Looking for fresh formal approaches to talk about philosophical questions is particularly important because formally shaping our philosophical knowledge is a way to create new bridges between science and philosophy. This would be probably good news for science, as the benefits of philosophy seem to be, for current scientists, left behind.
I am particularly in debt with Silvio Valentini for his continuous and patient feedback. Browse Subject Areas? Click through the PLOS taxonomy to find articles in your field. Abstract Emergent patterns in complex systems are related with many intriguing phenomena in modern science. Data Availability: All relevant data are within the paper.
Download: PPT. Fig 1. Scheme of the epistemological approximation of an observer in the analysis of emergent properties. Methods Main definitions and operations System definition. Measurable properties and the definition of concepts. Logical operations. It follows from the previous definitions the operations below to build new concepts.
The space of objects of observation. Epistemological approximation Microscopic and macroscopic descriptions. Traceability, compact descriptions and models. Results Identification of constraints: Focusing on disjunction As we anticipated, when an emergent property is observed the probability distribution of the values of one or several variables depart from the distribution observed when the system is free of constraints, thus losing ergodicity [ 29 ] p.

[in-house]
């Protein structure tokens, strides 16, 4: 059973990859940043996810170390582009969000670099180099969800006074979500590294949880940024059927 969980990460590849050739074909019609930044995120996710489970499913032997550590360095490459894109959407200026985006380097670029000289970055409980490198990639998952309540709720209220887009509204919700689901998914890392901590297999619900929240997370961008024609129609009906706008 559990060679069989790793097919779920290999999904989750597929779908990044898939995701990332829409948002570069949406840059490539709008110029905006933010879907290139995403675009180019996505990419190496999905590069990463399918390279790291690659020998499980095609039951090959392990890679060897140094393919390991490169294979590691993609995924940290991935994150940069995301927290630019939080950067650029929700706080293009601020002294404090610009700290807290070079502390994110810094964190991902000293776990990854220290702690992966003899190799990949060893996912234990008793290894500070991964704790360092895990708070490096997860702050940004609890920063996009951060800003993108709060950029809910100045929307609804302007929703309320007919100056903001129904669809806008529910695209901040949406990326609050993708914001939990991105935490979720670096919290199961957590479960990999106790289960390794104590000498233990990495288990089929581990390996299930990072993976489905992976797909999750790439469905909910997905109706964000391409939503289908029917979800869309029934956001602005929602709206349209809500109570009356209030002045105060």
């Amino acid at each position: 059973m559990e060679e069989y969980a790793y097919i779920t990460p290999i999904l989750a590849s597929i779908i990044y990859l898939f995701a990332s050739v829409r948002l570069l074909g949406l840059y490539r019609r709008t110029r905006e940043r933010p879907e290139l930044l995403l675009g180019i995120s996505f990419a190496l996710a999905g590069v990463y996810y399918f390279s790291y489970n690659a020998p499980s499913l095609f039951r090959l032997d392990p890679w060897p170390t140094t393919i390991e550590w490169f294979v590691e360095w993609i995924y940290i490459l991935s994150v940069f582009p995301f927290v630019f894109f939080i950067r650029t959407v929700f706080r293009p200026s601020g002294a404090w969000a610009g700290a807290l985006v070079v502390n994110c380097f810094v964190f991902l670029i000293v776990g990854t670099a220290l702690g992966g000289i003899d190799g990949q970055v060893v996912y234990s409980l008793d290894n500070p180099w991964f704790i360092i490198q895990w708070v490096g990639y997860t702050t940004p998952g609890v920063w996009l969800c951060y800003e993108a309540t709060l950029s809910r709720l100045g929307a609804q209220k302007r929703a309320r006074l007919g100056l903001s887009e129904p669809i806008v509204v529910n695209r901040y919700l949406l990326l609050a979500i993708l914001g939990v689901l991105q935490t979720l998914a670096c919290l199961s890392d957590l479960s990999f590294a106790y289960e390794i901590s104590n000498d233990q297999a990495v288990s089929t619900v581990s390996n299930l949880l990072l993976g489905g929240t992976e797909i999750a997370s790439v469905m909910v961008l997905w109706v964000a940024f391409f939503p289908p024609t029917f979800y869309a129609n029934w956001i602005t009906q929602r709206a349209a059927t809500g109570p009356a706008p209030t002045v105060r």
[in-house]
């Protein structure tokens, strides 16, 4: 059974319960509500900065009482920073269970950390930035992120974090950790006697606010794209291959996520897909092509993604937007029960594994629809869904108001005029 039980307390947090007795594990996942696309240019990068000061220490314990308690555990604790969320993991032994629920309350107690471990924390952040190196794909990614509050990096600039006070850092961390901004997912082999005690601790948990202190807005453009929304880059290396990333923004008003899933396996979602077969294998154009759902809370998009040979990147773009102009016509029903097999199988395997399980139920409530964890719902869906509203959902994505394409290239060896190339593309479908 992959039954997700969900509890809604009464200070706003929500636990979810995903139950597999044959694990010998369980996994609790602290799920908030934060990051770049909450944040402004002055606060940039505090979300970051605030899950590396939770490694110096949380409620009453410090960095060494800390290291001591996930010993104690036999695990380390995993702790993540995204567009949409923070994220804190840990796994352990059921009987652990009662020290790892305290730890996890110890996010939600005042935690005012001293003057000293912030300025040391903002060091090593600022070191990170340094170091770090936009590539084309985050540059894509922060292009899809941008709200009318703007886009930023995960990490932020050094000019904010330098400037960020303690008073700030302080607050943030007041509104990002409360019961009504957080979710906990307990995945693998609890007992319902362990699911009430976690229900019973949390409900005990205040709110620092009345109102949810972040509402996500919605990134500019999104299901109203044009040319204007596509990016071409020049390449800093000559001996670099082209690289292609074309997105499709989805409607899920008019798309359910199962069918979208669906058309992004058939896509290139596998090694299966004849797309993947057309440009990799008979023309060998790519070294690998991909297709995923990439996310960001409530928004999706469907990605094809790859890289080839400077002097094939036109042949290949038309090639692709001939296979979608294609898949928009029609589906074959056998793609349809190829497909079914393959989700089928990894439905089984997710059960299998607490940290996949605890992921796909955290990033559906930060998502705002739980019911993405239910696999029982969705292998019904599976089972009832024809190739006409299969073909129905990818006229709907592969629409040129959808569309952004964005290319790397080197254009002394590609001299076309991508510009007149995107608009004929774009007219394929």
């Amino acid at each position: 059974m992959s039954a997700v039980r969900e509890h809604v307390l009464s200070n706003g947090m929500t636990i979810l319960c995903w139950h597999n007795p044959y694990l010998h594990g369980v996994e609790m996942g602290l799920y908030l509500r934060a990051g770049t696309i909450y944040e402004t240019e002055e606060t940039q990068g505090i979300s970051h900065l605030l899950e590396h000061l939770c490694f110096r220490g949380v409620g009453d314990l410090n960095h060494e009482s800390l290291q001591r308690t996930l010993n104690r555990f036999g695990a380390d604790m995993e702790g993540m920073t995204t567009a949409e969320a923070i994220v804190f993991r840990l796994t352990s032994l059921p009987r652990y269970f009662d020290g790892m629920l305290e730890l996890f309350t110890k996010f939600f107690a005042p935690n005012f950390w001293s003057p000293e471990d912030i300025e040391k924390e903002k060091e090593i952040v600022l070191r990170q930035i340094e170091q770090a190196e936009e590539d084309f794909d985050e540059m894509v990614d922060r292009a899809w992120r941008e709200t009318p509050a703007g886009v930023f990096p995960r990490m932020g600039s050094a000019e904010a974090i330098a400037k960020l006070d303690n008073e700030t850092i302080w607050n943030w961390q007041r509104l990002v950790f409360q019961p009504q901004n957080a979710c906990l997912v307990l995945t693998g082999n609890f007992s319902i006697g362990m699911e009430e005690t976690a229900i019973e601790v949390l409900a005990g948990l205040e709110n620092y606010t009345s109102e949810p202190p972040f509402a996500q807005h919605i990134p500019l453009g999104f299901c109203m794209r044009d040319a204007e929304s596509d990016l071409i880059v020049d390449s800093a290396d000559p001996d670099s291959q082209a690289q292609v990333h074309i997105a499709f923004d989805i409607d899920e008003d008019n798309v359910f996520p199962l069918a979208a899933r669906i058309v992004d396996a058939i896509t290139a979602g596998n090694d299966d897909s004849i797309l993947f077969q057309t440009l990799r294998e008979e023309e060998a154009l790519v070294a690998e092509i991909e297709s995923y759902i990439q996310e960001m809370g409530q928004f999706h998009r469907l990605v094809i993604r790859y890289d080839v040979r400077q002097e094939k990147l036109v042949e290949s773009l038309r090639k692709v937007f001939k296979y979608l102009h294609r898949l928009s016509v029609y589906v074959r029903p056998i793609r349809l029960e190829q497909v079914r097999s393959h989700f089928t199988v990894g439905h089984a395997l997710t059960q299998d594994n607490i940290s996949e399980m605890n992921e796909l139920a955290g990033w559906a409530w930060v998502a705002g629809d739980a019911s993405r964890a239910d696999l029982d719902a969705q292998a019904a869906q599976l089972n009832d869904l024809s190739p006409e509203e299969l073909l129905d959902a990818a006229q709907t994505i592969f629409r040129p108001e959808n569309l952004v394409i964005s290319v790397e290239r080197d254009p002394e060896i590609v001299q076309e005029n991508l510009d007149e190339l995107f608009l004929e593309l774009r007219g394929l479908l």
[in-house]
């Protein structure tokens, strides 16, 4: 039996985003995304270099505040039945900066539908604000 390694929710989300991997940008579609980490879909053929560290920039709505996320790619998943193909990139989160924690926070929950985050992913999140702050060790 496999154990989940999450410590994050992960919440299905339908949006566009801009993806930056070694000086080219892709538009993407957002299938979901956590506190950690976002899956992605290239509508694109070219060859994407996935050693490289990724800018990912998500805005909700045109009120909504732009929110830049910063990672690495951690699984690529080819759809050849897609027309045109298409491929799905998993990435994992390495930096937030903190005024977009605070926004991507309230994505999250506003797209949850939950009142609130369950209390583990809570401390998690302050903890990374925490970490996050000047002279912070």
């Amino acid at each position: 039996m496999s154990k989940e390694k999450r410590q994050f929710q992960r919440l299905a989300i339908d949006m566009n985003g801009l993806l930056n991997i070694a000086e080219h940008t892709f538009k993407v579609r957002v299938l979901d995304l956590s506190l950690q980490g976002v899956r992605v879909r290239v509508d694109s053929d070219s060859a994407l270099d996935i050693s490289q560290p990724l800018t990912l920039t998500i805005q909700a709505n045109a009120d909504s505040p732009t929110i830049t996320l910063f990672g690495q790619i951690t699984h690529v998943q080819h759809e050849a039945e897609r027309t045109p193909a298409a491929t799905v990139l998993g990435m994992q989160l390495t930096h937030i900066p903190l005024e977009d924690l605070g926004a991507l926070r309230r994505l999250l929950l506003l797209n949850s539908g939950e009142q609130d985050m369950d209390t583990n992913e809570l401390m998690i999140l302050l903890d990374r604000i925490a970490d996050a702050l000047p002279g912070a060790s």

Fig 2. Illustration of conjunction and disjunction of concepts. A synthetic example: The three bits system We are already equipped with the necessary tools to analyse a synthetic example in detail. System with a single constraint of scope one S1. Table 2. Fig 4. Representations of a three bits system with a single constraint of scope one. System with two constraints of scope two S2. Table 3.
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Fig 5. Representations of a three bits system with two constraints of scope two. System with a single constraint of scope three S3; the parity bit system. Table 4. Fig 6. Representations of a three bits system with one constraint of scope three. Quantification of emergence According to the above results, the number and scope of the constraints are ontological properties that determine our epistemological ability to achieve a compact description, which we raised as a necessary condition to delineate a model aimed at explaining an emergent macroscopic property.
Coverage excess. Loss of traceability and emergence strength. If we have a perfectly traceable system, we can quantify how much traceability we lose after intervention with the loss of traceability 10 With this quantity, we can express those systems that are easily covered in excess have low traceability and the other way around.
Discussion In this article, we presented a novel approach to investigate the concept of emergence in complex systems. Acknowledgments I am particularly in debt with Silvio Valentini for his continuous and patient feedback. References 1.
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Chalmers DJ. Strong and weak emergence. In: Clayton P, and Davies P, editors. Bich L. Complex emergence and the living organization: an epistemological framework for biology. The book can be used as a textbook by graduate students, researchers and teachers in science, as well as non-experts who wish to have an overview of the field. Convert currency. Add to Basket. Book Description World Scientific, Condition: New.